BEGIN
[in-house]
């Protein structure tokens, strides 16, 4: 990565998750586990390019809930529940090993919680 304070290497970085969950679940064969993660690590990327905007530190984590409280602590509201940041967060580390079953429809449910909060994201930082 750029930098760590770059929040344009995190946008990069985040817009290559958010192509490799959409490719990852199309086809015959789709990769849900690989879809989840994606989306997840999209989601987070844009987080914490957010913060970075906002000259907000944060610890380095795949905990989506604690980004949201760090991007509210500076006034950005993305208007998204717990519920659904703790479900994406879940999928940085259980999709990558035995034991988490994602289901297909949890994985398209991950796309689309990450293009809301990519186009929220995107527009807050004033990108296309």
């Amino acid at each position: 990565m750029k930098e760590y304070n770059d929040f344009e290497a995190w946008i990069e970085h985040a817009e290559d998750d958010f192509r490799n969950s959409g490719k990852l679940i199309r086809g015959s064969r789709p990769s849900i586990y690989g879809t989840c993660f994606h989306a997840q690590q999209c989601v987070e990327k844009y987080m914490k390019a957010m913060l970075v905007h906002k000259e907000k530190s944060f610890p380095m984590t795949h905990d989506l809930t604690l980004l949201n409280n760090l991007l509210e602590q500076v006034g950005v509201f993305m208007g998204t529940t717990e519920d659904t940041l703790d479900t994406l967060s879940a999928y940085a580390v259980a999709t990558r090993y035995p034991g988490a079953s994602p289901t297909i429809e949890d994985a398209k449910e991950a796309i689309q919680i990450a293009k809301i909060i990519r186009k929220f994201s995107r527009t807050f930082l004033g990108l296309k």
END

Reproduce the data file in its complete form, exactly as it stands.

[in-house]
């Protein structure tokens, strides 16, 4: 990565998750586990390019809930529940090993919680 304070290497970085969950679940064969993660690590990327905007530190984590409280602590509201940041967060580390079953429809449910909060994201930082 750029930098760590770059929040344009995190946008990069985040817009290559958010192509490799959409490719990852199309086809015959789709990769849900690989879809989840994606989306997840999209989601987070844009987080914490957010913060970075906002000259907000944060610890380095795949905990989506604690980004949201760090991007509210500076006034950005993305208007998204717990519920659904703790479900994406879940999928940085259980999709990558035995034991988490994602289901297909949890994985398209991950796309689309990450293009809301990519186009929220995107527009807050004033990108296309």
């Amino acid at each position: 990565m750029k930098e760590y304070n770059d929040f344009e290497a995190w946008i990069e970085h985040a817009e290559d998750d958010f192509r490799n969950s959409g490719k990852l679940i199309r086809g015959s064969r789709p990769s849900i586990y690989g879809t989840c993660f994606h989306a997840q690590q999209c989601v987070e990327k844009y987080m914490k390019a957010m913060l970075v905007h906002k000259e907000k530190s944060f610890p380095m984590t795949h905990d989506l809930t604690l980004l949201n409280n760090l991007l509210e602590q500076v006034g950005v509201f993305m208007g998204t529940t717990e519920d659904t940041l703790d479900t994406l967060s879940a999928y940085a580390v259980a999709t990558r090993y035995p034991g988490a079953s994602p289901t297909i429809e949890d994985a398209k449910e991950a796309i689309q919680i990450a293009k809301i909060i990519r186009k929220f994201s995107r527009t807050f930082l004033g990108l296309k």